It is the term used within international climate change talks for a proposed agreement that would establish a system to reward developing countries for not cutting down their forests because of the carbon stored in them. If successful, REDD+ could generate billions of dollars for some of the world's poorest communities.

The CIFOR study highlights the challenges that could arise in trying to fairly distribute REDD+ funds, and in seeing the money invested to improve the livelihoods of forest communities.

The law in Cameroon stipulates that local communities-mainly through their local governing councils and mayors-should receive 50 percent of AF taxes levied on logging companies. The sums are large, given that from 2000 to 2008, the national government collected euros 20 million (US$27.3 million) in AF taxes annually, which means euros 10 million (US$13,7 million) should have been available for local use.


Several problems have emerged.
For example, the amount of money received in a particular community is determined by a number of factors, including the area controlled by the local council, the boundaries of a particular logging concession, and the amount of the AF assessment levied on a logging company.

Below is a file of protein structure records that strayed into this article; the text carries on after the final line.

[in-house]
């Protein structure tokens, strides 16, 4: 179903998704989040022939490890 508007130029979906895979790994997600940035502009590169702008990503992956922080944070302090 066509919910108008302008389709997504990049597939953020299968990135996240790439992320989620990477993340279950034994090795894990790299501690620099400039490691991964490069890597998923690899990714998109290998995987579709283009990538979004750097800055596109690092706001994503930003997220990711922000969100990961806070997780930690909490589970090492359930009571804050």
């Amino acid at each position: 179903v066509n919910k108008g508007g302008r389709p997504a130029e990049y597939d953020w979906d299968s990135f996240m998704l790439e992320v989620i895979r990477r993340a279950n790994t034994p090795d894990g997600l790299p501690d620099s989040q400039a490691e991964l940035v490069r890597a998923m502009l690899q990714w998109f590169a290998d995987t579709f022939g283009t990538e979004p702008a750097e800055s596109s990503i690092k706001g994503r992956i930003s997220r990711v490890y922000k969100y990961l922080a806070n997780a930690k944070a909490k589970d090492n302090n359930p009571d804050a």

According to CIFOR, each of these variables are subject to change and, furthermore, they are controlled by different ministries "who do not consult with each other."

As a result there are frequent instances in which communities don't get the funds they are expecting. Given the lack of coordination and data sharing among ministries, it is difficult to determine whether allocations are fair or not.

In addition, there is widespread suspicion that some of the AF money is mismanaged and even embezzled by local officials. For example, an assessment of eight councils that received a large amount of AF money found that 22 percent of annual expenditures were "hardly traceable intangible expenses" that appeared to "depend on the discretionary power of the mayors."